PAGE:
U.S. Department of Energy - Energy Efficiency and Renewable Energy

Commercialization

About

The Office of Energy Efficiency and Renewable Energy (EERE) is focused on broad market adoption of clean energy technologies. Crucial to this effort, is supporting the move of these technologies from DOE's National Laboratories to the private sector.

The Commercialization Team takes an aggressive approach to bridging the gap between research and development (R&D), and venture capital funding and marketing. The Team uses multiple strategies, programs, license agreements, technology showcases, etc., to identify opportunities and interest investors. EERE provides joint funding for projects, develops business opportunities through competitive solicitations, and tracks both federal and state incentives. The goal is to increase the rate and scale of energy efficiency and renewable energy technology market penetration.

Private capital markets aid in EERE's mission to "bring clean, reliable and affordable energy technologies to the marketplace."

Commercialization programs are designed to correct market imperfections and remove the non-market forces that restrict advanced energy technologies' deployment.

The Commercialization Team focuses on building bridges between Applied Scientists and Technology Investors, between the public to private sector. This challenge of transitioning the responsibility from scientists to early investors to the market is historically referred to as the "Commercialization Valley of Death."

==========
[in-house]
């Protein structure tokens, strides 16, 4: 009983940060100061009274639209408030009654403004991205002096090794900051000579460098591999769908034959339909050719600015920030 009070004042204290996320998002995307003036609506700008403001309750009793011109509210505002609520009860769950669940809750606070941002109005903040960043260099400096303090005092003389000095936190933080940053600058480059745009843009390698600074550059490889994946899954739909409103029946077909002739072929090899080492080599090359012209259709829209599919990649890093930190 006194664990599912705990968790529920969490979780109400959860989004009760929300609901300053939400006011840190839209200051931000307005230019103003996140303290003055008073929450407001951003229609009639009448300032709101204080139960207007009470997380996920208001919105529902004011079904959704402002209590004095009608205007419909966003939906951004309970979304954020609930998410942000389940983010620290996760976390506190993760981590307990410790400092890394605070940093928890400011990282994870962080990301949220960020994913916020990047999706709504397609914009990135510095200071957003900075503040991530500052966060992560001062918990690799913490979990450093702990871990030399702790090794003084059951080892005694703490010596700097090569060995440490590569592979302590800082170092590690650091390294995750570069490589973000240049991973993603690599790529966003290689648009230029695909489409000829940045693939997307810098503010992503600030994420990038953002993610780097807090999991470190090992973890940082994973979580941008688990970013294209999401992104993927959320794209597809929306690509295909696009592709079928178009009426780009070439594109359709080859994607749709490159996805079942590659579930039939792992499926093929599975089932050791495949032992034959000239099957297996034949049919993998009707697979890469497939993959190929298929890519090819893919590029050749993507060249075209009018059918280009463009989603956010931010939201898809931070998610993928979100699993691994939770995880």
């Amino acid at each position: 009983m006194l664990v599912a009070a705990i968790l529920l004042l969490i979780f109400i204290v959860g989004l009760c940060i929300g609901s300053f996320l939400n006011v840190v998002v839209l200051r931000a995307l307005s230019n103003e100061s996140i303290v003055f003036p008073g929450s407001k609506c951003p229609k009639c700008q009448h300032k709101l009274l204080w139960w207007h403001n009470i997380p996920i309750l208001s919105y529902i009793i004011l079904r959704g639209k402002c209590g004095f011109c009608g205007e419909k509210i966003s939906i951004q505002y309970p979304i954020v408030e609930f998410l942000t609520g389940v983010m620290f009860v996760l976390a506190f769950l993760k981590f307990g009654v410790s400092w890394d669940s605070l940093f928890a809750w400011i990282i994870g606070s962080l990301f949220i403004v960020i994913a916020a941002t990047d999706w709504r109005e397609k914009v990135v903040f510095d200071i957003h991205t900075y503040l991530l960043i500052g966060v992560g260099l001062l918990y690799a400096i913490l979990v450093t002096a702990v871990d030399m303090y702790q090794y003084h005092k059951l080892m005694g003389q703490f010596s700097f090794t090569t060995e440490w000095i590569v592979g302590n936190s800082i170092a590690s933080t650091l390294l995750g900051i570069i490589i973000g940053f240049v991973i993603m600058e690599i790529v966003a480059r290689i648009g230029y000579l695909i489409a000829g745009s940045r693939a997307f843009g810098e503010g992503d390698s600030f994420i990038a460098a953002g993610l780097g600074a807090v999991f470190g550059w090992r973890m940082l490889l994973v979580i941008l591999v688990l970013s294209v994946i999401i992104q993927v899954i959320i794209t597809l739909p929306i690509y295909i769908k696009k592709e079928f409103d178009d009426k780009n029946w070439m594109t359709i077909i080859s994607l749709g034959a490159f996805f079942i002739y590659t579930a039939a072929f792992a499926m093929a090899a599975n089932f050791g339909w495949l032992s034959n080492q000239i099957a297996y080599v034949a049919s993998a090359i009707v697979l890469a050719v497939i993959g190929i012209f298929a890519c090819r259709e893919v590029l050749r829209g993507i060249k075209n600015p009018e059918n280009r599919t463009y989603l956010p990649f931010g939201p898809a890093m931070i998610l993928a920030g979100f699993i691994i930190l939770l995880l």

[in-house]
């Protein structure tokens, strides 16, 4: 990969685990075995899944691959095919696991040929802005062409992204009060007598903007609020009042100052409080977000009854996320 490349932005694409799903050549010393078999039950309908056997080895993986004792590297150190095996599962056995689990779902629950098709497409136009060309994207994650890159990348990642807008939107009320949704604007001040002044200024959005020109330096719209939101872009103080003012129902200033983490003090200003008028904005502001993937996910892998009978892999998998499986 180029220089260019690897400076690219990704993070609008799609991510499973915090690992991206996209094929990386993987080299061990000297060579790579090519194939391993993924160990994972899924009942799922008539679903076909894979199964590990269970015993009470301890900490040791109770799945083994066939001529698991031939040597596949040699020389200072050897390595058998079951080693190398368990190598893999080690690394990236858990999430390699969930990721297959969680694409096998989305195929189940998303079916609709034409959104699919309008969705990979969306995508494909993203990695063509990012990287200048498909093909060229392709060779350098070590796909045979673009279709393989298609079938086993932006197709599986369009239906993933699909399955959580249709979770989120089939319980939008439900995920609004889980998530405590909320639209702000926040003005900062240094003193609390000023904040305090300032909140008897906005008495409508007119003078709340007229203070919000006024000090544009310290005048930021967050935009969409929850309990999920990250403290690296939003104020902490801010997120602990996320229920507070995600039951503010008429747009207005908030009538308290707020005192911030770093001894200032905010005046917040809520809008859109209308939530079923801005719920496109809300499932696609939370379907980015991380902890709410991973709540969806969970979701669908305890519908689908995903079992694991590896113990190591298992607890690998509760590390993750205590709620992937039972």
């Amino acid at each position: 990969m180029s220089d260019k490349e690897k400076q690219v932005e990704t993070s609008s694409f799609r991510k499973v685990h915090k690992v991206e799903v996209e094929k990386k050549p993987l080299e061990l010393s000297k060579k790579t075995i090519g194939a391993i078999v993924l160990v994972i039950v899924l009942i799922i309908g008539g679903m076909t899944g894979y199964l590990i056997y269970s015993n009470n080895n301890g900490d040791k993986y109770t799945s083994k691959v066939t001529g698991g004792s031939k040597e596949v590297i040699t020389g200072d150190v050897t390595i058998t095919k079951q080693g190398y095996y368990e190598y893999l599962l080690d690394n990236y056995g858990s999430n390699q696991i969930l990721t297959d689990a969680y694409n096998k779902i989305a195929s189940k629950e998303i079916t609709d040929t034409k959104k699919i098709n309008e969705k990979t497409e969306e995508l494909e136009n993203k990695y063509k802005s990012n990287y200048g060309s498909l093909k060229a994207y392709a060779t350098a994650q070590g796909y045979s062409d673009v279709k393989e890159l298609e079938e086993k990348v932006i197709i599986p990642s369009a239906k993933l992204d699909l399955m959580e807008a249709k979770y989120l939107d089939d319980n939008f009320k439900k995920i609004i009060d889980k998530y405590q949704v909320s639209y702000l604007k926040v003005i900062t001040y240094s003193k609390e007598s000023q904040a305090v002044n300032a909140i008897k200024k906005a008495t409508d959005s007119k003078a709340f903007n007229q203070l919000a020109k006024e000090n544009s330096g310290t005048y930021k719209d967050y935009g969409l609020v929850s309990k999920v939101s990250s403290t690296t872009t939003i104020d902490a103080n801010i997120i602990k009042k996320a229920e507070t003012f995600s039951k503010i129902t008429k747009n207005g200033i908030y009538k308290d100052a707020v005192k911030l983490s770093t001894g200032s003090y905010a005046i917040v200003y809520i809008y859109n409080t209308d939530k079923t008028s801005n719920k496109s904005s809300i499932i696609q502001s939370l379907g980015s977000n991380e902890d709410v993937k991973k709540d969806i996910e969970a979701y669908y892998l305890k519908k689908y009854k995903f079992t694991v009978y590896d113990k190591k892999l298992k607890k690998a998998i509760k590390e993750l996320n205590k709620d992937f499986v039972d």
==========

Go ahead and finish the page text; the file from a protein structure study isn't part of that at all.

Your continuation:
Graph charts average cash flow, sales, and typical primary investors for a technology based on three phases of commercialization.  During "Technology Creation," the typical primary investor is DOE/NREL and the states.  With no sales, cash flow is negative. In the second phase, "Market-Focused Business and Product Development," typical primary investors early in this phase are entrepreneurial investors.  Early adopters and investors begin to buy the technology, but sales then drop off and cash flow continues negative, a stage called the "Valley of Death."  Afterward, the primary investor is a venture capitalist, and the general public (the "early majority") begins to buy.  In the last phase, "Early Commercialization," the typical primary investor shifts from the venture capitalists to the stock owners.  Cash flow increases with sales, peaks, and falls off as the technology is adopted by the general public.

One of the challenges of commercializing a new technology is overcoming the "Valley of Death," when heavy investment is required and sales are limited. Many valid and worthy technologies go underfunded in this period and never reach the market.


Commercialization bridges are designed to overcome four identified development gaps:

Information Gap:
Communication is fundamental to commercialization and technical language often sounds like gibberish to the business community.
Information Bridge:
Technology Commercialization Showcase

Capital Gap:
Venture capital funding is more likely to go toward business plans than research papers.
Capital Bridge:
Technology Commercialization Fund

Strategy Gap:
The Commercialization Valley of Death is not unique to national labs, and strategies have been developed to foster innovation.
Strategy Bridge:
Equity Share License Agreement

Commercialization contacts